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  1. For all of the lovely folks here who are trying to improve their English grammar, I thought I'd introduce you to Grammar Girl (if you don't know about her already!). Even native speakers run into difficulties with grammar, and Grammar Girl has some really excellent tricks to help you remember some of the stranger rules. http://www.quickanddirtytips.com/education/grammar Here's a few quick and dirty tips of hers I've found incredibly useful: http://www.quickanddirtytips.com/education/grammar/ie-versus-eg http://www.quickanddirtytips.com/education/grammar/how-to-use-the-conjunction-nor http://www.quickanddirtytips.com/education/grammar/using-stick-figures-to-understand-first-second-and-third-person She also has a free podcast. I used to always listen to it in my car! Anyway, I hope this helped someone. She helped me fix my who and whom problem
  2. I don't mean to respond to an old post, but something happened today relevant to this topic. I'm 40, and when I was growing up (in the US), we actually had a handwriting class as part of our normal school day. We started learning cursive in second grade, and this class was part of the curriculum all the way until the end of 6th grade. Anyway, I have 3 children, and none of them have ever had a handwriting class. My two oldest are long graduated from at least high school, but my youngest is 12 and just started the 7th grade this month. He also has never had a handwriting class, although I've tried to teach him cursive here and there over the years. He never really caught on and never thought it was very important. UNTIL TODAY! He just got home from school and is almost in tears because he has to write each of his spelling words five times in cursive, and he is required to write his spelling test at the end of the week in cursive. He is sitting in front of a computer screen right now trying his best to match cursive strokes. He is very upset about this turn of events! I'm pleased, though. Cursive is important! Even though most of us use some sort of electronic device for a great deal of our communications these days, signatures are still required on all sorts of things. Maybe this is a sign that cursive will begin being taught again at the grade school level in the US soon. Hopefully!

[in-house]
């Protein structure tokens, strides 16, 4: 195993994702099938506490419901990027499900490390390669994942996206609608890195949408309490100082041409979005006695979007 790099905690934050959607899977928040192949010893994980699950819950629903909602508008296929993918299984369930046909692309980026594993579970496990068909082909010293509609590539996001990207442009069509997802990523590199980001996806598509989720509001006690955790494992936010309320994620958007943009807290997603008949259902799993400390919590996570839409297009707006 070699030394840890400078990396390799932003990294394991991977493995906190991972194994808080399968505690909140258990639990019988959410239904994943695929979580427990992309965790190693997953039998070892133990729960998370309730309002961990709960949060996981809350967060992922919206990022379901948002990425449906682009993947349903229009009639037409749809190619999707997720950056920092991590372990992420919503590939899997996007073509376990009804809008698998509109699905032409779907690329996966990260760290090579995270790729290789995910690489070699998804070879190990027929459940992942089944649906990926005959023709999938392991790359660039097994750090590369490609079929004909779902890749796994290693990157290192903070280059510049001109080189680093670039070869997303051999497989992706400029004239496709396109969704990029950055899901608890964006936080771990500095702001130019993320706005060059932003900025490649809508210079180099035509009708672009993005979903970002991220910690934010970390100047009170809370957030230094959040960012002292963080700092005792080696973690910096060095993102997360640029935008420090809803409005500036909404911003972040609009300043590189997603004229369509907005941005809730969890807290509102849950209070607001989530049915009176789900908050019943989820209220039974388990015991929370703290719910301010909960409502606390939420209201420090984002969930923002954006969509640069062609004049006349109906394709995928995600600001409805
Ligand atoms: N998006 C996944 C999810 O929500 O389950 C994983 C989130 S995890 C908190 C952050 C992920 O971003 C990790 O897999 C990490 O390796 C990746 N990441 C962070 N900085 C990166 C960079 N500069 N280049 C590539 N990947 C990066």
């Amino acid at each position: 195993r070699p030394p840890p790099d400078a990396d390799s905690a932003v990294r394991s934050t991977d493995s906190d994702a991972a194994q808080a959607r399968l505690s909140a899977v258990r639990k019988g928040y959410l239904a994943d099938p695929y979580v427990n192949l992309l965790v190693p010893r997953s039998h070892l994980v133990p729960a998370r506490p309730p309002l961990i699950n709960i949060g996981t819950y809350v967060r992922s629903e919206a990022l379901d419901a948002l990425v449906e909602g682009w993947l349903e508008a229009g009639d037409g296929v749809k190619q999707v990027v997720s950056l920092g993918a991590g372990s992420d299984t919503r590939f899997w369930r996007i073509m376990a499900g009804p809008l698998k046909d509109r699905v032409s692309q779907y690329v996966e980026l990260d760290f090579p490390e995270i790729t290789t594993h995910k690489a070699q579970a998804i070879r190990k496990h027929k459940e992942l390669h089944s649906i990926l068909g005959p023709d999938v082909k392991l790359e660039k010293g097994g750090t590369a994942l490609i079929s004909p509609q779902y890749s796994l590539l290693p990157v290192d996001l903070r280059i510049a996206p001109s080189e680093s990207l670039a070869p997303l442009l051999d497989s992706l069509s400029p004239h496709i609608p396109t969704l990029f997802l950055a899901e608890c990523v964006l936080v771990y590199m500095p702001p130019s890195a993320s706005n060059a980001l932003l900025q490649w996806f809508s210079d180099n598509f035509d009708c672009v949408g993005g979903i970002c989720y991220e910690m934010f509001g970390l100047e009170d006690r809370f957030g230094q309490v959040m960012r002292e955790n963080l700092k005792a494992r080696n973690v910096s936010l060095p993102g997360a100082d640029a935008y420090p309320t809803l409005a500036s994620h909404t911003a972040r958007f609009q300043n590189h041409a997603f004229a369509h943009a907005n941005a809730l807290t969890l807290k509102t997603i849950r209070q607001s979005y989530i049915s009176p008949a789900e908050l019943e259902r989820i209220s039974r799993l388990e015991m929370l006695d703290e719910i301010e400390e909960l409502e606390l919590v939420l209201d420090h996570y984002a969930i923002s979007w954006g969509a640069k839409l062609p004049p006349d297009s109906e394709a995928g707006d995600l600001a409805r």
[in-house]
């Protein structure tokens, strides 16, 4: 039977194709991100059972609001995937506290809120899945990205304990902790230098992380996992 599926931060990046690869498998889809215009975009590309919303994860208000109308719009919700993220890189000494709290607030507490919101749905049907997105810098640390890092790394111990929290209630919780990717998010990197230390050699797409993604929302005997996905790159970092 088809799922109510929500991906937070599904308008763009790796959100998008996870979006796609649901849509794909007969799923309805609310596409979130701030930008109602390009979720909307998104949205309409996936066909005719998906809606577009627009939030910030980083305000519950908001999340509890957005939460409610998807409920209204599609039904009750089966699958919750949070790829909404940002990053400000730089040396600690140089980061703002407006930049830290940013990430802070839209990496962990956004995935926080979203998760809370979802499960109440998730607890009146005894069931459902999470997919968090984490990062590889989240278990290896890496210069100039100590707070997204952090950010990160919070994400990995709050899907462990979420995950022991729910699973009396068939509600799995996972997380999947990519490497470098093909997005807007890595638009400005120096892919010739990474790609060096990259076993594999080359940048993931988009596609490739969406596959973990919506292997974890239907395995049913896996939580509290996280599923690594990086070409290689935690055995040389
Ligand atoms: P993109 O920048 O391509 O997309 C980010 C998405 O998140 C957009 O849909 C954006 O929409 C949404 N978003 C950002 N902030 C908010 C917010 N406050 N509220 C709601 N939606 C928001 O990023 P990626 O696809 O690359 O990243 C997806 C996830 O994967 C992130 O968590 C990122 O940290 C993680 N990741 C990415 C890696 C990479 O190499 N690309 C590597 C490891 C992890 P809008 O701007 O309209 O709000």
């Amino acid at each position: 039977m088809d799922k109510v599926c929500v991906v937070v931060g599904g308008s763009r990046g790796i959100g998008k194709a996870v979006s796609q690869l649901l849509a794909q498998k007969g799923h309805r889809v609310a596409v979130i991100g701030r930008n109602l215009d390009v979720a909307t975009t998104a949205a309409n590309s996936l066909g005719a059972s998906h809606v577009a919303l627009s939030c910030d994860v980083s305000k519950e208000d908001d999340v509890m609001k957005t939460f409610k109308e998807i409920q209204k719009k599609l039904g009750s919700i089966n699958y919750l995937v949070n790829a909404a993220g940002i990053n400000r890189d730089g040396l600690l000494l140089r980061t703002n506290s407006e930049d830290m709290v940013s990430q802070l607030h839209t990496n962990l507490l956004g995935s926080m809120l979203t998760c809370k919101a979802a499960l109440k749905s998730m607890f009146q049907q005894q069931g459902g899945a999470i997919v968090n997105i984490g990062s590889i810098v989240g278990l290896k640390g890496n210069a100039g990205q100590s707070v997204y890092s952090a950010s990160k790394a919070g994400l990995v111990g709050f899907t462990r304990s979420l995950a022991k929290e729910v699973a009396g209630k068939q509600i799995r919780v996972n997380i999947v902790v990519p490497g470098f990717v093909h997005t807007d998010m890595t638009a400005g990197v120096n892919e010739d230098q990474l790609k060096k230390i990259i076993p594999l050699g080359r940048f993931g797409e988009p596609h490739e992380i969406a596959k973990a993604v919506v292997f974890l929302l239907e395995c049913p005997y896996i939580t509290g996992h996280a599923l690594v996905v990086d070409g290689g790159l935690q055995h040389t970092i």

3. I couldn't get enough of A Child's Garden of Verses by Robert Louis Stevenson when I was just starting to read. After I got a little older, A Wrinkle in Time by Madeleine L'Engle and Charlotte's Web by E.B. White were the ones I just couldn't get enough of.
  4. Have you looked into Amazon's mturk program? I'm not sure if you can do it in your country or not. If you can, the translation HITs definitely pay much more than menial task HITs. I do know that you'll probably have to take a few qualification tests to prove your fluency, but it might be a good place to start!
  5. I second the YouTube recommendation. Here's a lady I found that addresses exactly what you are looking for. American Accent for Japanese Speakers Her whole channel seems to be pretty useful, actually! https://www.youtube.com/channel/UCDmYmMIR1b7G4ezf2JzLgRA
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